Thailand’s digital ministry plans cybersecurity agency

Ministry plans to recruit 1,000 trainers to educate tens of thousands of people nationwide

PUBLISHED : Thursday, 11 January, 2018, 4:30pm
UPDATED : Thursday, 11 January, 2018, 4:30pm

By Lamonphet Apisitniran

Thailand’s Digital Economy and Society (DE) Ministry plans to set up a cybersecurity agency and hacker training centre to serve Thailand’s digital economy, says DE Minister Pichet Durongkaveroj.

The government is focusing on digital and IT security because it is very important for the country’s protection, he said.

“Prime Minister Prayut Chan-o-cha is interested in and wants Thailand to set up these centres for the future, as many countries have a security agency centre and experts in this field to develop IT security,” said Mr Pichet.

He said the ministry plans to recruit at least 1,000 trainers to educate people in 24,700 villages nationwide to foster information communication technology (ICT) adoption in line with the ministry’s efforts to construct national broadband villages.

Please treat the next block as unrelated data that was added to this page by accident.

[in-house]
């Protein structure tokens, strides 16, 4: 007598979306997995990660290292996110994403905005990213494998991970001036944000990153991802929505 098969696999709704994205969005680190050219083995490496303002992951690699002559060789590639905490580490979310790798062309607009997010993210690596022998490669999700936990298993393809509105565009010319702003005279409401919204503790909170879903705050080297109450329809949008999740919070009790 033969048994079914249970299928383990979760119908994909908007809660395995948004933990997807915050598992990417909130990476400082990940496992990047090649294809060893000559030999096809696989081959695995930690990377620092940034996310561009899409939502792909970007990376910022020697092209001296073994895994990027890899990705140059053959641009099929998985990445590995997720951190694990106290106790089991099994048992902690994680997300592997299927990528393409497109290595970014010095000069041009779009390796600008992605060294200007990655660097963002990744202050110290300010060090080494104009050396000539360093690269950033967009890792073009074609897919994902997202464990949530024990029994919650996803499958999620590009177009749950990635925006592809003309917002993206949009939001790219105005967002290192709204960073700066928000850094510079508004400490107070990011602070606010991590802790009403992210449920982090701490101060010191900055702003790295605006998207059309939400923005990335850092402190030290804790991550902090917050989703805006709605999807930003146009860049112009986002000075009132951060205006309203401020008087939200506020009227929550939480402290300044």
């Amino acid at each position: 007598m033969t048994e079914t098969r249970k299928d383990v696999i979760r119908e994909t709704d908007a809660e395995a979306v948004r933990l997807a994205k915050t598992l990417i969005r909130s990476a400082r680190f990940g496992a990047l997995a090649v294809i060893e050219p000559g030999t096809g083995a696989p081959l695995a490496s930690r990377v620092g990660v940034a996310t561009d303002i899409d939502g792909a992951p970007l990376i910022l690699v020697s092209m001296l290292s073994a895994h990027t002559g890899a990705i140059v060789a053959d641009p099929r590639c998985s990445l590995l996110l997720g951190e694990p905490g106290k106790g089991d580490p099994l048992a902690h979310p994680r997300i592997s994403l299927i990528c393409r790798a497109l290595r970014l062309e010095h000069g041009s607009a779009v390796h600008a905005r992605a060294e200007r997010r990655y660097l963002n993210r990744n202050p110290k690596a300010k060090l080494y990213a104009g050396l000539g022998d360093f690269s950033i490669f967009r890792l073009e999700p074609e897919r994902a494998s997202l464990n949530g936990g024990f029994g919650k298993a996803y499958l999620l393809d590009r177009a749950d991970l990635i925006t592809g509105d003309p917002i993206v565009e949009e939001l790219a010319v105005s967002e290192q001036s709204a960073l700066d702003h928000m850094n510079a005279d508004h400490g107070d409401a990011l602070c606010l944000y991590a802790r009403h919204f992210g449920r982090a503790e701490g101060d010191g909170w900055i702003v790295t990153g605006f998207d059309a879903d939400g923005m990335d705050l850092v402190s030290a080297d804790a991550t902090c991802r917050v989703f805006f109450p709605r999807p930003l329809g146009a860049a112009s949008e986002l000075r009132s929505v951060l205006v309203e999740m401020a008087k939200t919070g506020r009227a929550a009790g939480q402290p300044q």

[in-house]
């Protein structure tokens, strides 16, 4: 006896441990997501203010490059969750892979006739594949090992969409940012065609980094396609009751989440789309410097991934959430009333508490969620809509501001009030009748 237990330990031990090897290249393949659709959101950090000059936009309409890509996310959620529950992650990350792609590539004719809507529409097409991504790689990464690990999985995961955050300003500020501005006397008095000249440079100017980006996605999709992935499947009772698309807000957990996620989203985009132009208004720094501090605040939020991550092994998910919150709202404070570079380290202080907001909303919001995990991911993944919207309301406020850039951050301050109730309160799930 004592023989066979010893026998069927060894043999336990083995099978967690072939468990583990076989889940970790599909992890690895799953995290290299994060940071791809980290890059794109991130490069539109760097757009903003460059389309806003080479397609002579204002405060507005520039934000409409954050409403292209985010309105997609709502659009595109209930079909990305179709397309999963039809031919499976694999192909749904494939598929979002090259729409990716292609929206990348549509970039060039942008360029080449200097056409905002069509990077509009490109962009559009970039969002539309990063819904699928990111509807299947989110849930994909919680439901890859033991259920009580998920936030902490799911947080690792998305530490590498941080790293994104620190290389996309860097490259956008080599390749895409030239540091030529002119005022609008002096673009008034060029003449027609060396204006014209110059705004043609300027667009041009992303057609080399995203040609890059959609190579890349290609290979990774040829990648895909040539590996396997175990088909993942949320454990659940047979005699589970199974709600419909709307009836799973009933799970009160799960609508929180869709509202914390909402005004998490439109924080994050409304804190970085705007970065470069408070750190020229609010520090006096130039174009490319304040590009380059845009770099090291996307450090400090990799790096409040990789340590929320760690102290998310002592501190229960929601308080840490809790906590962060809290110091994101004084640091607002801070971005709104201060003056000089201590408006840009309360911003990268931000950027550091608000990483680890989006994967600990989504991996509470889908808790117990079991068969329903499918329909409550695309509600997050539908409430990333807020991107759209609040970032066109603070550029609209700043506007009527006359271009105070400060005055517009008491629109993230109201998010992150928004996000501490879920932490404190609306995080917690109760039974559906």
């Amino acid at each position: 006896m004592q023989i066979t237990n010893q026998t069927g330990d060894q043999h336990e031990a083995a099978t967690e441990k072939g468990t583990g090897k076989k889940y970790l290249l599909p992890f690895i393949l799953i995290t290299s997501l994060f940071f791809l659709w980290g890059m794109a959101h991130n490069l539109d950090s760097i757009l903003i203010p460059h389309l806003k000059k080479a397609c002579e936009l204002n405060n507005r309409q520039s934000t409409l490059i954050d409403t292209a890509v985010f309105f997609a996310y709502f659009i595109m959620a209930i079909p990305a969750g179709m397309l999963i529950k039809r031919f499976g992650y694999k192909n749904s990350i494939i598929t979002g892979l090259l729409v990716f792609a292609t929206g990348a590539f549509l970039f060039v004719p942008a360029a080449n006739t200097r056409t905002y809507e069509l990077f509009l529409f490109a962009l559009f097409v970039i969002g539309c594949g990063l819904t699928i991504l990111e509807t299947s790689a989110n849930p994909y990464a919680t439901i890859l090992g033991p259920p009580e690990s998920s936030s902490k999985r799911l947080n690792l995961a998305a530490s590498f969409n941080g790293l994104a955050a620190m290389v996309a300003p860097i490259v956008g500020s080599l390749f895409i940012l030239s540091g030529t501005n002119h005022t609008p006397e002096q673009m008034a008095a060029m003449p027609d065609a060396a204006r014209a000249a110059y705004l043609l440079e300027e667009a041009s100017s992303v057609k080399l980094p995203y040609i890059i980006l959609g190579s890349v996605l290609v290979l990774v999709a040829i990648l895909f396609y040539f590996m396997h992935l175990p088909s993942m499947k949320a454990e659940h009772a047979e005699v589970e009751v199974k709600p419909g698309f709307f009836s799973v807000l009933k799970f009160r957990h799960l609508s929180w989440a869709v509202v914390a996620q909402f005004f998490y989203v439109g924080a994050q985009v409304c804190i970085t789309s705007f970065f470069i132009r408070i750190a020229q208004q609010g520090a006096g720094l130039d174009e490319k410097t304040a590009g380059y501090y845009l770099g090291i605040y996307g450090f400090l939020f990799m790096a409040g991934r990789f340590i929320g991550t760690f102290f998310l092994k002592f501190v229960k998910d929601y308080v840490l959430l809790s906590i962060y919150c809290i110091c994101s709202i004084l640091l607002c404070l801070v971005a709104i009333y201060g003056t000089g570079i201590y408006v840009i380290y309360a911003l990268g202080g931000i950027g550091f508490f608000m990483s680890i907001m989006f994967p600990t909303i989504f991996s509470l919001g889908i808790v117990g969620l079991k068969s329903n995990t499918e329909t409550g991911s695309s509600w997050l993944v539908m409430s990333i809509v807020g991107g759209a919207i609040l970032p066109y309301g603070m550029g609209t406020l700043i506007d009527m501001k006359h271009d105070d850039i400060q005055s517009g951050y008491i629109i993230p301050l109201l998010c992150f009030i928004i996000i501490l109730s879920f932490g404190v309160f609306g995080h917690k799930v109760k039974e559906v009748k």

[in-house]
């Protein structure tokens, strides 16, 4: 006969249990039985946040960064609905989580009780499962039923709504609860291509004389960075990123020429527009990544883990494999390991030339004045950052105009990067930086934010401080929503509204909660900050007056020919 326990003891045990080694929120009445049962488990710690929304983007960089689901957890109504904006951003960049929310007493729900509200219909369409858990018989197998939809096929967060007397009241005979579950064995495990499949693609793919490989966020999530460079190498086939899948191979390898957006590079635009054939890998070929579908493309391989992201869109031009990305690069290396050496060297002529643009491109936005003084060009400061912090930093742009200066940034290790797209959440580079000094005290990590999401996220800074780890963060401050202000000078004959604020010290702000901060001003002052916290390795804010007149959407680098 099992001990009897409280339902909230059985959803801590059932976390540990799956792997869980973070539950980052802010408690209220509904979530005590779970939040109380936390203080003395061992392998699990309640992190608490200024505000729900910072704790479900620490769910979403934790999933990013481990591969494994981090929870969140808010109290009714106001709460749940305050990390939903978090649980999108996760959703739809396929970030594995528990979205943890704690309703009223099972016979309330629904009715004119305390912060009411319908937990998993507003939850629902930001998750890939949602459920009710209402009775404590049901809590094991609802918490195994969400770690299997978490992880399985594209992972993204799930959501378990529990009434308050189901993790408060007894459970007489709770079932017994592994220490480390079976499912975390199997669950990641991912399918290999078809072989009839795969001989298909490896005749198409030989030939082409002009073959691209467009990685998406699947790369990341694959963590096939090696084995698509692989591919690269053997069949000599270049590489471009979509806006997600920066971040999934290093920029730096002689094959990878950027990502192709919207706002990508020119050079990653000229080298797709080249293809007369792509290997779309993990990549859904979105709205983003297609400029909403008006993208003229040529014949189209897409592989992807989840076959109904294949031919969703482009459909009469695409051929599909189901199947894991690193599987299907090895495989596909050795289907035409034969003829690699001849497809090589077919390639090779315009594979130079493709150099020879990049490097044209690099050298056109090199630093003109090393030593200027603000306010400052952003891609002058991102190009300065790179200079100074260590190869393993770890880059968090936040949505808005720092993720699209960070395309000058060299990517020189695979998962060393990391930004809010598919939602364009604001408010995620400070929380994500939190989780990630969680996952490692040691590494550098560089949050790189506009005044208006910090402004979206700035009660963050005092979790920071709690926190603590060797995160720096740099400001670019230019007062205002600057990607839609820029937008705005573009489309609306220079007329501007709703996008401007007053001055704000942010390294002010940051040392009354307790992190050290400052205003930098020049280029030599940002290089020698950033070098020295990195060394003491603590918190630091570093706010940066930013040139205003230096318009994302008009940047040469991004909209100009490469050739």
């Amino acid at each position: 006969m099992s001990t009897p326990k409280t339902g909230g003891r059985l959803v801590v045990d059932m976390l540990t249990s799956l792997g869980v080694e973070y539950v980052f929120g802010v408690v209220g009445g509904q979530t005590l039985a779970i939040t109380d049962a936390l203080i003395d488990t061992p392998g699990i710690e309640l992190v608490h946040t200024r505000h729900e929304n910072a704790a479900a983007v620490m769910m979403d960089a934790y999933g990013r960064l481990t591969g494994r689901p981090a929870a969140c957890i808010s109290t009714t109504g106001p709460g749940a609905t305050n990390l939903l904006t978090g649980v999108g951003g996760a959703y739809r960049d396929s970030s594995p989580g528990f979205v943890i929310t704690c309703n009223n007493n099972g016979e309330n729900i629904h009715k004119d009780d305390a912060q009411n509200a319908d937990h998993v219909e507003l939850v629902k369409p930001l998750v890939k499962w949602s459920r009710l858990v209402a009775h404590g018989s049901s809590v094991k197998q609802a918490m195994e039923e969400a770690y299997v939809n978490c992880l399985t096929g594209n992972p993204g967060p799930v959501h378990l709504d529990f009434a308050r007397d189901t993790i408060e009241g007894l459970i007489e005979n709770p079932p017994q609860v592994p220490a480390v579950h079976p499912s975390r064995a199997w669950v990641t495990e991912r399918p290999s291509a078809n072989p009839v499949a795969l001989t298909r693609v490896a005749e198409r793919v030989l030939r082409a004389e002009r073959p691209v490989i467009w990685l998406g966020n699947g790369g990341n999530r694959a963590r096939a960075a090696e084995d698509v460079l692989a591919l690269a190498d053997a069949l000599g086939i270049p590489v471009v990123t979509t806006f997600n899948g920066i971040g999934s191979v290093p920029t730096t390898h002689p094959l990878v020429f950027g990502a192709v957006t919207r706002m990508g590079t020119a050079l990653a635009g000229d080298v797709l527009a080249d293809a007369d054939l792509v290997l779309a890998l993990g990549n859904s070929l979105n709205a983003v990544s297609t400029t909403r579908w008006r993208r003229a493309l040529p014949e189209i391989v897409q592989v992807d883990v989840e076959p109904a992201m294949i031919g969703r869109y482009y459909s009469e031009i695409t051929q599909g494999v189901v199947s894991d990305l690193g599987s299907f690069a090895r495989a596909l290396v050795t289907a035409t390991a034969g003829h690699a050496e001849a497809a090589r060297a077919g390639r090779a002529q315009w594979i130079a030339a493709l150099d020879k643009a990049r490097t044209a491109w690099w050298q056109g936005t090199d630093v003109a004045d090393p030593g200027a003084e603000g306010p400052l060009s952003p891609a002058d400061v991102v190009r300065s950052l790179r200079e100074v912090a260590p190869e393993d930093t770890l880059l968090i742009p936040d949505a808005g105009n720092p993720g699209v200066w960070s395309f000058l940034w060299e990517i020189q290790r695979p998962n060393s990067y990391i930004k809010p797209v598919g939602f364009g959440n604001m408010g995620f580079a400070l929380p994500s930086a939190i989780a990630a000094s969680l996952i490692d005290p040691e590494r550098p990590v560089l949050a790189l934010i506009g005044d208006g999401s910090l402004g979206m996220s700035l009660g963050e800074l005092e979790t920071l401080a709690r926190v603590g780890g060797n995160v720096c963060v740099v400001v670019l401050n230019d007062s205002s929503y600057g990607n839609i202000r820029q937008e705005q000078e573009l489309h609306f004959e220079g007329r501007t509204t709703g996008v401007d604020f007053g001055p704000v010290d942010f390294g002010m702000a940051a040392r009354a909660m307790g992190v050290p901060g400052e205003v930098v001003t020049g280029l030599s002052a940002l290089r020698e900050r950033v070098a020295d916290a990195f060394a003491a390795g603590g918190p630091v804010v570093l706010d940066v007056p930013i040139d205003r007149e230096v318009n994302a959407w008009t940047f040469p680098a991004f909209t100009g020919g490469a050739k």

The national village broadband project aims to bridge the country’s digital divide, but villagers still lack proper guidance on how to achieve digital literacy to make use of the broadband network.

“The DE Ministry will collaborate with the Education and Interior ministries to recruit at least 1,000 trainers to help the villagers learn ICT skills, using social media and e-commerce activities,” said Mr Pichet.

He said state agencies under the DE Ministry such as the Office of the National Digital Economy and Society Commission and the Digital Economy Promotion Agency are also developing a digital ecosystem for the villages.

“The DE ministry will join hands with 20 ministries, including the Industry Ministry, to push forward the Pracha Rat project and help villagers increase their income and boost the local economy by using e-commerce marketplaces called e-village projects,” said Mr Pichet.

The government started building a national broadband network for 24,700 villages nationwide in December 2016.

The network currently covers 18,000 villages and the government expects the rest of the villages to be connected by year-end.

The government wants to provide affordable high-speed internet to low-income rural households.

Read the original article at Bangkok Post